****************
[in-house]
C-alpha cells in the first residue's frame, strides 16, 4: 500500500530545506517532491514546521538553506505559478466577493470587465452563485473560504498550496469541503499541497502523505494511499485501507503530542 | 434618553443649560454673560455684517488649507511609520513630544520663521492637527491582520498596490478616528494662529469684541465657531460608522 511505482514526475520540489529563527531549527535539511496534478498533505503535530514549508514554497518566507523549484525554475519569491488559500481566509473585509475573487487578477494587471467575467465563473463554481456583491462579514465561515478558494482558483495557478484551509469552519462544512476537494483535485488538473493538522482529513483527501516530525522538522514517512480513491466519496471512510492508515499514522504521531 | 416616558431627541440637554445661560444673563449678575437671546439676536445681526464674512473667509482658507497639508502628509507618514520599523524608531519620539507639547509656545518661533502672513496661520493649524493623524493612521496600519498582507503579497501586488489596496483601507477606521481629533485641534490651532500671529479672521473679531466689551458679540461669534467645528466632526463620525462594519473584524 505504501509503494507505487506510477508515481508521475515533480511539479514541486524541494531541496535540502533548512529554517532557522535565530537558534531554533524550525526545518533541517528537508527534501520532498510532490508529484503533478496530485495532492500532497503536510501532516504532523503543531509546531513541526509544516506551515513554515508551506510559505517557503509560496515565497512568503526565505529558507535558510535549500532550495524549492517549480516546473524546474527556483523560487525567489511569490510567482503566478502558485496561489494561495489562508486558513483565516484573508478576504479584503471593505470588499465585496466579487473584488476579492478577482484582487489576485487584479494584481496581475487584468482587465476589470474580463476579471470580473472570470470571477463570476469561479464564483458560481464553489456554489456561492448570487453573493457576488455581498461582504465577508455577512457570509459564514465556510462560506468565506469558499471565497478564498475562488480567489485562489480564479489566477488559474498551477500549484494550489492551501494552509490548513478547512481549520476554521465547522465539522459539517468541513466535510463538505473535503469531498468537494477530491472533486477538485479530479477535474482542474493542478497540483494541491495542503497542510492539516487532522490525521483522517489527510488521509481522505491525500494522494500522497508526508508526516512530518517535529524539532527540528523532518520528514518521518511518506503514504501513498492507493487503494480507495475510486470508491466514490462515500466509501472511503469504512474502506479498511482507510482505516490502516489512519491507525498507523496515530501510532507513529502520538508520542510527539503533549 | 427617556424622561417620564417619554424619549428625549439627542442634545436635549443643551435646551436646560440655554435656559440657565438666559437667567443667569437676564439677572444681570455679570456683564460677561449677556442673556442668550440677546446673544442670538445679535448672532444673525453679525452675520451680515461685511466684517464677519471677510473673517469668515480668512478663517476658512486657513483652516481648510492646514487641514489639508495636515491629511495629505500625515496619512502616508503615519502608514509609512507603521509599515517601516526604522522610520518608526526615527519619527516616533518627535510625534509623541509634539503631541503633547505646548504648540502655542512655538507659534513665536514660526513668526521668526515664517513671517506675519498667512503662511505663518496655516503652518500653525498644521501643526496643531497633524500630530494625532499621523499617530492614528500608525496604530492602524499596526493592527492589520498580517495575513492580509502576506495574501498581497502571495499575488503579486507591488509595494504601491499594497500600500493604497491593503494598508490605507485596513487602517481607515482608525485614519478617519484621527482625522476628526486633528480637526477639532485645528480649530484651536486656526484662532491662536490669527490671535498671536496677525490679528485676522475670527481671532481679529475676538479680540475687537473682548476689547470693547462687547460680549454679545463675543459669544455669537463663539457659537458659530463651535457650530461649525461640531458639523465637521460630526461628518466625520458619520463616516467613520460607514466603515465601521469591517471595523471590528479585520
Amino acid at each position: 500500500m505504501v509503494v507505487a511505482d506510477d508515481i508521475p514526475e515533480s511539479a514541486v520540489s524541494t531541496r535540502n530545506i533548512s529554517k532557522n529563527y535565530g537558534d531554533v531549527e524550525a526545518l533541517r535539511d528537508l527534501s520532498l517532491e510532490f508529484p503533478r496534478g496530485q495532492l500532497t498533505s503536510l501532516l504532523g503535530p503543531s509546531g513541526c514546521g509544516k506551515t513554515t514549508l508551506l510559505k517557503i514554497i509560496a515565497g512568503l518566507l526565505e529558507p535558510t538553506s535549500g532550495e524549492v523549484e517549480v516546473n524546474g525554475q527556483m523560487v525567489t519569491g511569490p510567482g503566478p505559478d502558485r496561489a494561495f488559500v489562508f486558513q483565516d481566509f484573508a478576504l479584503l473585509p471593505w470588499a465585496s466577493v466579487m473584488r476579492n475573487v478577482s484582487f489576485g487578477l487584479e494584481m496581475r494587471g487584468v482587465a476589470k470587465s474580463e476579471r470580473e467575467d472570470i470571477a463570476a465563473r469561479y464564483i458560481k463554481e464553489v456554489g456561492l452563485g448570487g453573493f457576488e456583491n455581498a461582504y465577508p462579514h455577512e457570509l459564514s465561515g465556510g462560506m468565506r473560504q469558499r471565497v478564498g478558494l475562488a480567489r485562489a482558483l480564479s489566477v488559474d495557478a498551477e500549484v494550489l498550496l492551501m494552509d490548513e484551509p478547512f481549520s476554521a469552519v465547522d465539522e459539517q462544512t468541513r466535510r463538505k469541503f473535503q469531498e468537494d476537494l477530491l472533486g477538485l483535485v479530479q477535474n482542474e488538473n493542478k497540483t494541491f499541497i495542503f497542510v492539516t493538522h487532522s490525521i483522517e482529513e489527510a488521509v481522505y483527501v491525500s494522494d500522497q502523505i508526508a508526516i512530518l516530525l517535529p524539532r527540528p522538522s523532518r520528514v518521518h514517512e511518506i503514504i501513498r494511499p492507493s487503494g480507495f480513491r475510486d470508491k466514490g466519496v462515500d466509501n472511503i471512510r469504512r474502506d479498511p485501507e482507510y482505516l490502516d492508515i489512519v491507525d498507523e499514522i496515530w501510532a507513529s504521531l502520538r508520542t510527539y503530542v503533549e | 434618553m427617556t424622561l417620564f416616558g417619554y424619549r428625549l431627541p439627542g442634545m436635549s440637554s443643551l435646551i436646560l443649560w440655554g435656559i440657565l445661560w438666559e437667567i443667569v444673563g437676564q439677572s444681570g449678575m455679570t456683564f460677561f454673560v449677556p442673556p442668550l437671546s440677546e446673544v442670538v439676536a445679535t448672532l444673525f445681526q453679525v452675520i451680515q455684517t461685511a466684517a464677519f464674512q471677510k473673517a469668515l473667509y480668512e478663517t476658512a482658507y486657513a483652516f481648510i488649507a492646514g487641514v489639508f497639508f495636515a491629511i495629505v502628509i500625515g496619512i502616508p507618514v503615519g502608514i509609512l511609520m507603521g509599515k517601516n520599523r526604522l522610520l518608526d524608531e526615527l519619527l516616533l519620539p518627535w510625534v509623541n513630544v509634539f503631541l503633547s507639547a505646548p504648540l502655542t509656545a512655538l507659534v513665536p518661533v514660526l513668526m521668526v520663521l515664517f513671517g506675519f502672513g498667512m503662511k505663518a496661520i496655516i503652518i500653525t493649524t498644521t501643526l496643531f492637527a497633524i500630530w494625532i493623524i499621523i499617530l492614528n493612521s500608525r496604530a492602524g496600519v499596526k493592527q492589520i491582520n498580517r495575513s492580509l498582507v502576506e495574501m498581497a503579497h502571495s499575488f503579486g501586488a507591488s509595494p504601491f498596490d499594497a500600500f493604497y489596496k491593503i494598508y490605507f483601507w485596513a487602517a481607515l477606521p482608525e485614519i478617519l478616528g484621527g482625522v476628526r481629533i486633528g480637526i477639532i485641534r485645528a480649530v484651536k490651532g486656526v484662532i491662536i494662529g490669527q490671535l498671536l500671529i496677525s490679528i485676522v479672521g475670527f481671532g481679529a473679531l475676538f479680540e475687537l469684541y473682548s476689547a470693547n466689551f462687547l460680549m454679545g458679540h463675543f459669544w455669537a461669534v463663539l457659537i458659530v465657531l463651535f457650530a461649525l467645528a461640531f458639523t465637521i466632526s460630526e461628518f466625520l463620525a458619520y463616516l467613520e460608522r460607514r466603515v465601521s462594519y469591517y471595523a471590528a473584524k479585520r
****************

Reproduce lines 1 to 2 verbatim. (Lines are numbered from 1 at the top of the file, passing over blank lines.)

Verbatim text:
[in-house]
C-alpha cells in the first residue's frame, strides 16, 4: 500500500530545506517532491514546521538553506505559478466577493470587465452563485473560504498550496469541503499541497502523505494511499485501507503530542 | 434618553443649560454673560455684517488649507511609520513630544520663521492637527491582520498596490478616528494662529469684541465657531460608522 511505482514526475520540489529563527531549527535539511496534478498533505503535530514549508514554497518566507523549484525554475519569491488559500481566509473585509475573487487578477494587471467575467465563473463554481456583491462579514465561515478558494482558483495557478484551509469552519462544512476537494483535485488538473493538522482529513483527501516530525522538522514517512480513491466519496471512510492508515499514522504521531 | 416616558431627541440637554445661560444673563449678575437671546439676536445681526464674512473667509482658507497639508502628509507618514520599523524608531519620539507639547509656545518661533502672513496661520493649524493623524493612521496600519498582507503579497501586488489596496483601507477606521481629533485641534490651532500671529479672521473679531466689551458679540461669534467645528466632526463620525462594519473584524 505504501509503494507505487506510477508515481508521475515533480511539479514541486524541494531541496535540502533548512529554517532557522535565530537558534531554533524550525526545518533541517528537508527534501520532498510532490508529484503533478496530485495532492500532497503536510501532516504532523503543531509546531513541526509544516506551515513554515508551506510559505517557503509560496515565497512568503526565505529558507535558510535549500532550495524549492517549480516546473524546474527556483523560487525567489511569490510567482503566478502558485496561489494561495489562508486558513483565516484573508478576504479584503471593505470588499465585496466579487473584488476579492478577482484582487489576485487584479494584481496581475487584468482587465476589470474580463476579471470580473472570470470571477463570476469561479464564483458560481464553489456554489456561492448570487453573493457576488455581498461582504465577508455577512457570509459564514465556510462560506468565506469558499471565497478564498475562488480567489485562489480564479489566477488559474498551477500549484494550489492551501494552509490548513478547512481549520476554521465547522465539522459539517468541513466535510463538505473535503469531498468537494477530491472533486477538485479530479477535474482542474493542478497540483494541491495542503497542510492539516487532522490525521483522517489527510488521509481522505491525500494522494500522497508526508508526516512530518517535529524539532527540528523532518520528514518521518511518506503514504501513498492507493487503494480507495475510486470508491466514490462515500466509501472511503469504512474502506479498511482507510482505516490502516489512519491507525498507523496515530501510532507513529502520538508520542510527539503533549 | 427617556424622561417620564417619554424619549428625549439627542442634545436635549443643551435646551436646560440655554435656559440657565438666559437667567443667569437676564439677572444681570455679570456683564460677561449677556442673556442668550440677546446673544442670538445679535448672532444673525453679525452675520451680515461685511466684517464677519471677510473673517469668515480668512478663517476658512486657513483652516481648510492646514487641514489639508495636515491629511495629505500625515496619512502616508503615519502608514509609512507603521509599515517601516526604522522610520518608526526615527519619527516616533518627535510625534509623541509634539503631541503633547505646548504648540502655542512655538507659534513665536514660526513668526521668526515664517513671517506675519498667512503662511505663518496655516503652518500653525498644521501643526496643531497633524500630530494625532499621523499617530492614528500608525496604530492602524499596526493592527492589520498580517495575513492580509502576506495574501498581497502571495499575488503579486507591488509595494504601491499594497500600500493604497491593503494598508490605507485596513487602517481607515482608525485614519478617519484621527482625522476628526486633528480637526477639532485645528480649530484651536486656526484662532491662536490669527490671535498671536496677525490679528485676522475670527481671532481679529475676538479680540475687537473682548476689547470693547462687547460680549454679545463675543459669544455669537463663539457659537458659530463651535457650530461649525461640531458639523465637521460630526461628518466625520458619520463616516467613520460607514466603515465601521469591517471595523471590528479585520